Caute’s book also reports Slocombe’s damning verdict. Not wishing to offend Losey, he made the excuse that his asthma couldn’t cope with the damp atmosphere, but in reality he hated both the play and the script. ‘I thought it was a nasty, cheap thing for Joe to do, and I thought doing this will kill him. It did kill him. Sad to end on that note.”
The film’s reputation has not improved over time and, like the play, has attracted more attention for its glimpses of the naked body than for its political intentions. Looking at the keywords allocated to it by IMDB (always a revealing exercise) we find the following; female full frontal nudity, female nudity, independent film, based on play. No feminism there, then. Of the three user comments on it on the same website, one is from a woman who had to decide whether to accept one of the nude roles in a local stage production, the second from a man who describes it as a ‘British nudie cutie film’ and the third from someone whose comments on other films such as Basic Instinct 2, Intimacy, Sirens, Full Body Massage, Showgirls and Love Crimes leave us in no doubt as to where his interests lie.
It’s significant that Christopher Challis’s autobiography does not mention the film at all. In fact, there’s a strange omission in his filmography that forms an appendix to the book. For every other film his name appears as either camera operator or photographer, but the entry for Steaming gives only the names of the producer, writer, director and stars. Was this deliberate? A proof reading error? A Freudian slip? Let’s just hope that in 1984, when he was 65, he was already planning to retire and not driven to it by his involvement in Steaming.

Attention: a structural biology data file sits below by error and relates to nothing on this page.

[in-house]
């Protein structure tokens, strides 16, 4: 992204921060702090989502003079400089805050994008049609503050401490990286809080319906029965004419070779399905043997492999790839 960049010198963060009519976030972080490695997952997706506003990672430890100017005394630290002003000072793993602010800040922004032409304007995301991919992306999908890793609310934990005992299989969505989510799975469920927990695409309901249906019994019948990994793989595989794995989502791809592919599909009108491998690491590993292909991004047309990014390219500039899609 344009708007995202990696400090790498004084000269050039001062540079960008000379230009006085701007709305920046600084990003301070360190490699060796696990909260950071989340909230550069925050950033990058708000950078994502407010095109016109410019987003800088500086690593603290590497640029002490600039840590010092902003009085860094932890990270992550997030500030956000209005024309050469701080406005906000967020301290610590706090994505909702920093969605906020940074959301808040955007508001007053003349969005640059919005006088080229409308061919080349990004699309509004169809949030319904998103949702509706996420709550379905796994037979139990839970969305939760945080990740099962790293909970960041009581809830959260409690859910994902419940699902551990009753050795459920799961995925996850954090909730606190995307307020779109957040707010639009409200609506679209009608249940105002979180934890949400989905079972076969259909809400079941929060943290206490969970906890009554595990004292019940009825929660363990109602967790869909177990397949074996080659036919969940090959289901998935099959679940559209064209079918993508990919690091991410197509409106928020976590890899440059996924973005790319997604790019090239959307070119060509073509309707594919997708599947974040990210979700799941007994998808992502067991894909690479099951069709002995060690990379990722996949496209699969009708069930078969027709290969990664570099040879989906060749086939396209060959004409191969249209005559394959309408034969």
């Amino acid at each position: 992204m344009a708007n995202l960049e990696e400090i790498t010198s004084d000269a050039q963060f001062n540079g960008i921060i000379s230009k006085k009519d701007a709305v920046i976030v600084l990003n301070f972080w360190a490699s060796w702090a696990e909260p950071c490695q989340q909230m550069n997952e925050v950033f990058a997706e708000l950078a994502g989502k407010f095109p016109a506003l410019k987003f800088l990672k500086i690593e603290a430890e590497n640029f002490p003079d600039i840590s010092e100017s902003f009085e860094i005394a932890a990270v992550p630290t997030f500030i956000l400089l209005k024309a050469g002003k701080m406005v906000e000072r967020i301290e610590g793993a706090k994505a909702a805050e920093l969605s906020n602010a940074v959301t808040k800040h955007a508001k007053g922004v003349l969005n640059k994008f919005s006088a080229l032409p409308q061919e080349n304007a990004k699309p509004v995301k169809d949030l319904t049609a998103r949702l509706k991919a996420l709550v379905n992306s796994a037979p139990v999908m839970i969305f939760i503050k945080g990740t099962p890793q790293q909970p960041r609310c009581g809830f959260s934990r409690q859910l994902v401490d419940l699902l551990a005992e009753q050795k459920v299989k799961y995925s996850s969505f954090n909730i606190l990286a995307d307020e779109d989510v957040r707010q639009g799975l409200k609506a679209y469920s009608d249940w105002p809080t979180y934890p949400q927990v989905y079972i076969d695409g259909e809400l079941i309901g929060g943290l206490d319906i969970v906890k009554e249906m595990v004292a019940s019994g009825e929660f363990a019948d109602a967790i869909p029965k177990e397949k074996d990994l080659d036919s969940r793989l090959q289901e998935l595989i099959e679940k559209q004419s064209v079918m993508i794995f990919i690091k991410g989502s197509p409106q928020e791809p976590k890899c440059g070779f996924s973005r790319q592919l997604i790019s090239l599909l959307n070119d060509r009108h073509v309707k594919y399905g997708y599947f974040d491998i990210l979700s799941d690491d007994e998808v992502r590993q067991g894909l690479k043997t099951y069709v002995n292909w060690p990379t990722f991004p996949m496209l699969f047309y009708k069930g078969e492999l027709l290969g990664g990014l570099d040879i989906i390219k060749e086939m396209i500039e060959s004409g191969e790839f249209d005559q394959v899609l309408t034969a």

To end on a more positive note, Challis’s book, aptly titled Are they really so awful?, is the most level headed and good natured account of the filmmaking process I have ever read. It tells the story of his rise from trainee to DoP and his encounters along the way with temperamental colleagues with disarming modesty and considerable tact. Yes, he concludes, they were awful, but he liked them.
Caute, David. Joseph Losey: A Revenge on Life. Faber and Faber, 1994
Challis, Christopher. Are They Really So Awful? Janus Publishing Company, 1995